When it comes to real estate, the nature of our relationships with clients can be complex to define. We’re completing a business transaction, which is professional by nature. At the same time, we’re assisting with a major, emotional decision, and that’s very, very personal.
And when it comes to interacting via social media, it can be hard to find the balance between staying professional and also sharing some of your personal side to create strong, more engaging connections.
It’s a fine line to balance, and sometimes mixing the personal with the professional can be disastrous. A social media faux pas might not be as bad as Olivia Pope and President Fitzgerald Grant getting together on my favorite show to binge-watch, but inappropriate tweets, Facebook posts and photos have nonetheless ended careers. If you’re going to let your clients have access to your social media (and let’s face it, you probably should), you must be careful of oversharing, which can turn people off professionally.
As difficult as it is to find, keeping that personal-professional balance is critical to maintaining relationships and building a satisfied client base. So here are some tips to help you get there:
Mom’s always right
For me and many of my colleagues, our personal and professional lives collide on social media. Just as often as we’re posting pictures of our children’s soccer games and family’s Thanksgiving dinner, I see agents using Facebook, Twitter and Instagram to find new leads, promote listings and network with colleagues.
Most of the things I see shared on social media are pretty innocuous and, therefore, appropriate for all audiences. But every now and then, a bikini selfie or a St. Patrick’s Day bar-hopping photo makes its way onto a Facebook timeline when it probably shouldn’t. You have the ability to restrict who sees what on your social media accounts for a reason, so use it.
Some sage advice I received on my way to college was to never be photographed doing something I wouldn’t want my mother to see. If you’re about to post something on social media, think about what your mother would say. If she wouldn’t “like” it, maybe you should think again before posting.
I read a book a few years ago titled “Social Media is a Cocktail Party”; the book notes that unless you know someone very well, your interactions with this person at a cocktail party would be relatively formal. The same should be true for your social media interactions with your clients. Keep them light, keep them semiformal, and don’t get too personal. For example, wishing your client a happy birthday or commenting on their adorable family photo or cute dog over Facebook is a totally appropriate way to interact without crossing any lines.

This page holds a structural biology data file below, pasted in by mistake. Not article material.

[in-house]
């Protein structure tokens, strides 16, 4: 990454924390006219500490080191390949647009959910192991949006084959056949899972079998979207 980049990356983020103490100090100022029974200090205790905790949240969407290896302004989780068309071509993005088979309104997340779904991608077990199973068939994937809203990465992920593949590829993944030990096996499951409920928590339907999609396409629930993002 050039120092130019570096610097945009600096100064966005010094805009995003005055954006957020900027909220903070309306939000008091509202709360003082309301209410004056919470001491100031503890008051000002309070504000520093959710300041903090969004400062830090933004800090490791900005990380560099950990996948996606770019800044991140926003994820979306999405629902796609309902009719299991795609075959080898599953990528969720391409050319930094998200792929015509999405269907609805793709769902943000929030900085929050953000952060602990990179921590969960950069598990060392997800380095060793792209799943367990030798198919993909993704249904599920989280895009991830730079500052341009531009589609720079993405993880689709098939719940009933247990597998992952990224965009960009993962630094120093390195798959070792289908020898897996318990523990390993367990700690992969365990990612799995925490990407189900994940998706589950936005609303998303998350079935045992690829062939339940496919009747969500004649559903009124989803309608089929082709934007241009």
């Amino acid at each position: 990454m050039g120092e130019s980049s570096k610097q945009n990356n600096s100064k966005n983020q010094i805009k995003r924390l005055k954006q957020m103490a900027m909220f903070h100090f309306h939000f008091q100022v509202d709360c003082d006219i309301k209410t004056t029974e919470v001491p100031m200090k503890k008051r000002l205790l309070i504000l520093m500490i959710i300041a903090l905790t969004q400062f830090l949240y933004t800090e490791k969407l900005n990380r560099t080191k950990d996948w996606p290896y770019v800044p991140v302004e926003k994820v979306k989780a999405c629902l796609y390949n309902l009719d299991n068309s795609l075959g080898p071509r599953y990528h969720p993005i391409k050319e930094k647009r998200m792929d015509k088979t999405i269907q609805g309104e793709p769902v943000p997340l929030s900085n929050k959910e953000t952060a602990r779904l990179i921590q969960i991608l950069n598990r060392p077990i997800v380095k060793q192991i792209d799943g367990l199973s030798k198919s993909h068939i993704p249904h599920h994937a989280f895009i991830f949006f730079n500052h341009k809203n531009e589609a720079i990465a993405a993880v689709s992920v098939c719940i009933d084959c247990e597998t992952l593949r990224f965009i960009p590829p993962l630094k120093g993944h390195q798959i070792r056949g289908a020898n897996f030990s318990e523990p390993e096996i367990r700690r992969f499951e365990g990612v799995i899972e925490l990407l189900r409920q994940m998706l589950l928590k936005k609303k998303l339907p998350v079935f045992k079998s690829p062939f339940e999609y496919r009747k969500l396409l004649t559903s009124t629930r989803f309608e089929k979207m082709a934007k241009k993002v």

Take a page from Chipotle’s playbook
One of my favorite lunch spots is Chipotle. Its food is fresh and tasty, and its customer service is stellar. Chipotle uses Salesforce to maintain a network of every customer service inquiry. It does this to create positive, lasting relationships with customers. While Chipotle may see these customers once or twice a week, in real estate, the turnover rate is much slower (people aren’t searching for new houses every day). That’s why building and managing positive relationships with customers is key to ensuring that the next time they’re looking for an agent, they come back to you.
To add a personal touch to professional relationships, I use a tool called Newsle, which notifies me when a contact is mentioned in an article online or on social media. You can use this both personally (through Facebook) and professionally (through LinkedIn) to stay on top of your friends’ and clients’ successes and congratulate them when it’s appropriate. Think of it like dating: Nobody likes it when you come on too strong, but nobody likes being ignored, either. Knowing your audience and building a relationship slowly over time is perfect. Newsle is a good way to do that and show people you care, and that you want to stay in touch for reasons that aren’t always business-related. Not so ironically, that often leads to more business.
The perfect blend
When it comes to the kitchen, the old saying is that you’re either a cook or a baker. With baking, recipes are really precise. You have to ensure the proper measurements and add them in the correct order or your baked goods won’t turn out well. With cooking, there’s a lot more wiggle room. You can throw in the spices that you like and give each dish your own signature flare.
When it comes to real estate, finding the balance between personal and professional is a lot like cooking. There are key ingredients in any relationship between agent and client that you must include. Make those connections on Facebook, but leave out the questionable photos.
Marnie Blanco heads up industry relations for dotloop.